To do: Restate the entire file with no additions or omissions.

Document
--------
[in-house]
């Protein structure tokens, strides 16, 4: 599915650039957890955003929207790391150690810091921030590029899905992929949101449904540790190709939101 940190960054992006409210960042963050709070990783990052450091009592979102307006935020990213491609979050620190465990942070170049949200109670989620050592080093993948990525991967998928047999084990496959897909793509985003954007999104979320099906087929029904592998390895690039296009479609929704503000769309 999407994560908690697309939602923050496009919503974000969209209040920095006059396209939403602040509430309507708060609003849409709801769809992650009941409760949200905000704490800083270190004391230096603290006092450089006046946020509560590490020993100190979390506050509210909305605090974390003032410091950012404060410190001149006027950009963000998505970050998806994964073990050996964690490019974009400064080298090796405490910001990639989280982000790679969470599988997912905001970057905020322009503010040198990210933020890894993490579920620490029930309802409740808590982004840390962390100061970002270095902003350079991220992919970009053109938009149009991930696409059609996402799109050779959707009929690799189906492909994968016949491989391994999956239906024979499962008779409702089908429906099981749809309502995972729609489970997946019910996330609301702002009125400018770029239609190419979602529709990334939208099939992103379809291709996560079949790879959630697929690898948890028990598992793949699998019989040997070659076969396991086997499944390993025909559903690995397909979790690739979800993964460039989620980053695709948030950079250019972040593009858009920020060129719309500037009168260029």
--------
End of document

[in-house]
């Protein structure tokens, strides 16, 4: 599915650039957890955003929207790391150690810091921030590029899905992929949101449904540790190709939101 940190960054992006409210960042963050709070990783990052450091009592979102307006935020990213491609979050620190465990942070170049949200109670989620050592080093993948990525991967998928047999084990496959897909793509985003954007999104979320099906087929029904592998390895690039296009479609929704503000769309 999407994560908690697309939602923050496009919503974000969209209040920095006059396209939403602040509430309507708060609003849409709801769809992650009941409760949200905000704490800083270190004391230096603290006092450089006046946020509560590490020993100190979390506050509210909305605090974390003032410091950012404060410190001149006027950009963000998505970050998806994964073990050996964690490019974009400064080298090796405490910001990639989280982000790679969470599988997912905001970057905020322009503010040198990210933020890894993490579920620490029930309802409740808590982004840390962390100061970002270095902003350079991220992919970009053109938009149009991930696409059609996402799109050779959707009929690799189906492909994968016949491989391994999956239906024979499962008779409702089908429906099981749809309502995972729609489970997946019910996330609301702002009125400018770029239609190419979602529709990334939208099939992103379809291709996560079949790879959630697929690898948890028990598992793949699998019989040997070659076969396991086997499944390993025909559903690995397909979790690739979800993964460039989620980053695709948030950079250019972040593009858009920020060129719309500037009168260029």